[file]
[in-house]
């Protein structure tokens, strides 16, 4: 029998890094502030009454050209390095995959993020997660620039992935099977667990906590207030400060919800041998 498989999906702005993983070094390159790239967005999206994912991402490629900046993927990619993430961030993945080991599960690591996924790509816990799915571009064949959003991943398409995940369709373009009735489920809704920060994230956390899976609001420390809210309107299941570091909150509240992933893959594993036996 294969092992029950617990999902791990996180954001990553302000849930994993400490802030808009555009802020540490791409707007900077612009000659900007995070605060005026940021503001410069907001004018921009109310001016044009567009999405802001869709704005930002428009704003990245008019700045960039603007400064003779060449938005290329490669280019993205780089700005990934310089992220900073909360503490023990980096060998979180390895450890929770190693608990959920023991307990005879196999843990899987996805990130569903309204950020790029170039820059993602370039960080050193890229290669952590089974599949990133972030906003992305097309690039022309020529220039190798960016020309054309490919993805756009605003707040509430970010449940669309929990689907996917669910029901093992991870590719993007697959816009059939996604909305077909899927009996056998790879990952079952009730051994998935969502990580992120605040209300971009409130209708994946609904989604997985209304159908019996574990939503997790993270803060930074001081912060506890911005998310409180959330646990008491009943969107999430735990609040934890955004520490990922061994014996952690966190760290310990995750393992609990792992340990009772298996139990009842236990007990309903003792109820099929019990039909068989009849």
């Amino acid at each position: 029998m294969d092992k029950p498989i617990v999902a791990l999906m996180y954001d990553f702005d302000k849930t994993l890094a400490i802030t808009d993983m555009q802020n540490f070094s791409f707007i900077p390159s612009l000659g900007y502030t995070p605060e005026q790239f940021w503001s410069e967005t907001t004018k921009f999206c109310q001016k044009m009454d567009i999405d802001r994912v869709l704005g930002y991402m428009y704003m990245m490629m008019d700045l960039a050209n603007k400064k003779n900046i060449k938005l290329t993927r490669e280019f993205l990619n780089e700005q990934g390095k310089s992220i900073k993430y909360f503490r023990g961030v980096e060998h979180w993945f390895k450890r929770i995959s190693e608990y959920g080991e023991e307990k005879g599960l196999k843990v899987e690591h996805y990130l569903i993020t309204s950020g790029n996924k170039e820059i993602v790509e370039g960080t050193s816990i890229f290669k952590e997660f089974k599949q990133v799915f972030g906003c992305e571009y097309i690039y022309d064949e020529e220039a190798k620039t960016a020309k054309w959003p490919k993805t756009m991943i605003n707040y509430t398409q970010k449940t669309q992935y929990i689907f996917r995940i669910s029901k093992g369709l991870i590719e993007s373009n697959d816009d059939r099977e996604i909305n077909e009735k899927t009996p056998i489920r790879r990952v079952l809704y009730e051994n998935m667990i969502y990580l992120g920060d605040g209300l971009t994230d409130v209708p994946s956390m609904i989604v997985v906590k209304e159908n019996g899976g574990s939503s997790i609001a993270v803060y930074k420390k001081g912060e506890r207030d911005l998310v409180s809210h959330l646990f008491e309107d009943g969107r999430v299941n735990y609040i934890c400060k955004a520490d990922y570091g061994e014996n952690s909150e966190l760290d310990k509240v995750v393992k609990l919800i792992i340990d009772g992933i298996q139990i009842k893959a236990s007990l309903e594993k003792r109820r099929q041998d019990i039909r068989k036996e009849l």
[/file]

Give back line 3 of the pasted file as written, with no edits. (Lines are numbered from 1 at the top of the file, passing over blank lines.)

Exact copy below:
């Amino acid at each position: 029998m294969d092992k029950p498989i617990v999902a791990l999906m996180y954001d990553f702005d302000k849930t994993l890094a400490i802030t808009d993983m555009q802020n540490f070094s791409f707007i900077p390159s612009l000659g900007y502030t995070p605060e005026q790239f940021w503001s410069e967005t907001t004018k921009f999206c109310q001016k044009m009454d567009i999405d802001r994912v869709l704005g930002y991402m428009y704003m990245m490629m008019d700045l960039a050209n603007k400064k003779n900046i060449k938005l290329t993927r490669e280019f993205l990619n780089e700005q990934g390095k310089s992220i900073k993430y909360f503490r023990g961030v980096e060998h979180w993945f390895k450890r929770i995959s190693e608990y959920g080991e023991e307990k005879g599960l196999k843990v899987e690591h996805y990130l569903i993020t309204s950020g790029n996924k170039e820059i993602v790509e370039g960080t050193s816990i890229f290669k952590e997660f089974k599949q990133v799915f972030g906003c992305e571009y097309i690039y022309d064949e020529e220039a190798k620039t960016a020309k054309w959003p490919k993805t756009m991943i605003n707040y509430t398409q970010k449940t669309q992935y929990i689907f996917r995940i669910s029901k093992g369709l991870i590719e993007s373009n697959d816009d059939r099977e996604i909305n077909e009735k899927t009996p056998i489920r790879r990952v079952l809704y009730e051994n998935m667990i969502y990580l992120g920060d605040g209300l971009t994230d409130v209708p994946s956390m609904i989604v997985v906590k209304e159908n019996g899976g574990s939503s997790i609001a993270v803060y930074k420390k001081g912060e506890r207030d911005l998310v409180s809210h959330l646990f008491e309107d009943g969107r999430v299941n735990y609040i934890c400060k955004a520490d990922y570091g061994e014996n952690s909150e966190l760290d310990k509240v995750v393992k609990l919800i792992i340990d009772g992933i298996q139990i009842k893959a236990s007990l309903e594993k003792r109820r099929q041998d019990i039909r068989k036996e009849l």